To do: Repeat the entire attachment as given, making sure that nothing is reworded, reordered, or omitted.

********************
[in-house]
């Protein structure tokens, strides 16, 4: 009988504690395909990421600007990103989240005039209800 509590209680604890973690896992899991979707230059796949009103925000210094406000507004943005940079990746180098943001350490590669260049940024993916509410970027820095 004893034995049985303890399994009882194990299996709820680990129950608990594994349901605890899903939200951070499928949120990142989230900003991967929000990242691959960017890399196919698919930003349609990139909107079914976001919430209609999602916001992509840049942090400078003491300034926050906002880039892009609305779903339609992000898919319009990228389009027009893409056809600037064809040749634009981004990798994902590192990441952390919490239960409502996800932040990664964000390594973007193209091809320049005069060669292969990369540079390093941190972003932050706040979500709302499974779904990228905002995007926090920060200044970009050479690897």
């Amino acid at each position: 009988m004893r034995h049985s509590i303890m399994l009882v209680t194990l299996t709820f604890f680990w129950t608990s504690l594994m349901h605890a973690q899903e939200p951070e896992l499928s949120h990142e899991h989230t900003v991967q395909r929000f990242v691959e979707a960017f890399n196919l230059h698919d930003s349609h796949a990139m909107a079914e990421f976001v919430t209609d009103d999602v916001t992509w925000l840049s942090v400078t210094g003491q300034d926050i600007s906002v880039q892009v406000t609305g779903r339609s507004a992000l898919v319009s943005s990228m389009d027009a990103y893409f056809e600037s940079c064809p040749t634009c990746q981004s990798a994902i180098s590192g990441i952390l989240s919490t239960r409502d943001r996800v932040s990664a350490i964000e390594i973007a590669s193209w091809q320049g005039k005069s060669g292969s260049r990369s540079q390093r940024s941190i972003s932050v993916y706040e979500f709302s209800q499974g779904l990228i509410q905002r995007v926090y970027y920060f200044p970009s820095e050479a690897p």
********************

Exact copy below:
[in-house]
């Protein structure tokens, strides 16, 4: 009988504690395909990421600007990103989240005039209800 509590209680604890973690896992899991979707230059796949009103925000210094406000507004943005940079990746180098943001350490590669260049940024993916509410970027820095 004893034995049985303890399994009882194990299996709820680990129950608990594994349901605890899903939200951070499928949120990142989230900003991967929000990242691959960017890399196919698919930003349609990139909107079914976001919430209609999602916001992509840049942090400078003491300034926050906002880039892009609305779903339609992000898919319009990228389009027009893409056809600037064809040749634009981004990798994902590192990441952390919490239960409502996800932040990664964000390594973007193209091809320049005069060669292969990369540079390093941190972003932050706040979500709302499974779904990228905002995007926090920060200044970009050479690897």
């Amino acid at each position: 009988m004893r034995h049985s509590i303890m399994l009882v209680t194990l299996t709820f604890f680990w129950t608990s504690l594994m349901h605890a973690q899903e939200p951070e896992l499928s949120h990142e899991h989230t900003v991967q395909r929000f990242v691959e979707a960017f890399n196919l230059h698919d930003s349609h796949a990139m909107a079914e990421f976001v919430t209609d009103d999602v916001t992509w925000l840049s942090v400078t210094g003491q300034d926050i600007s906002v880039q892009v406000t609305g779903r339609s507004a992000l898919v319009s943005s990228m389009d027009a990103y893409f056809e600037s940079c064809p040749t634009c990746q981004s990798a994902i180098s590192g990441i952390l989240s919490t239960r409502d943001r996800v932040s990664a350490i964000e390594i973007a590669s193209w091809q320049g005039k005069s060669g292969s260049r990369s540079q390093r940024s941190i972003s932050v993916y706040e979500f709302s209800q499974g779904l990228i509410q905002r995007v926090y970027y920060f200044p970009s820095e050479a690897p």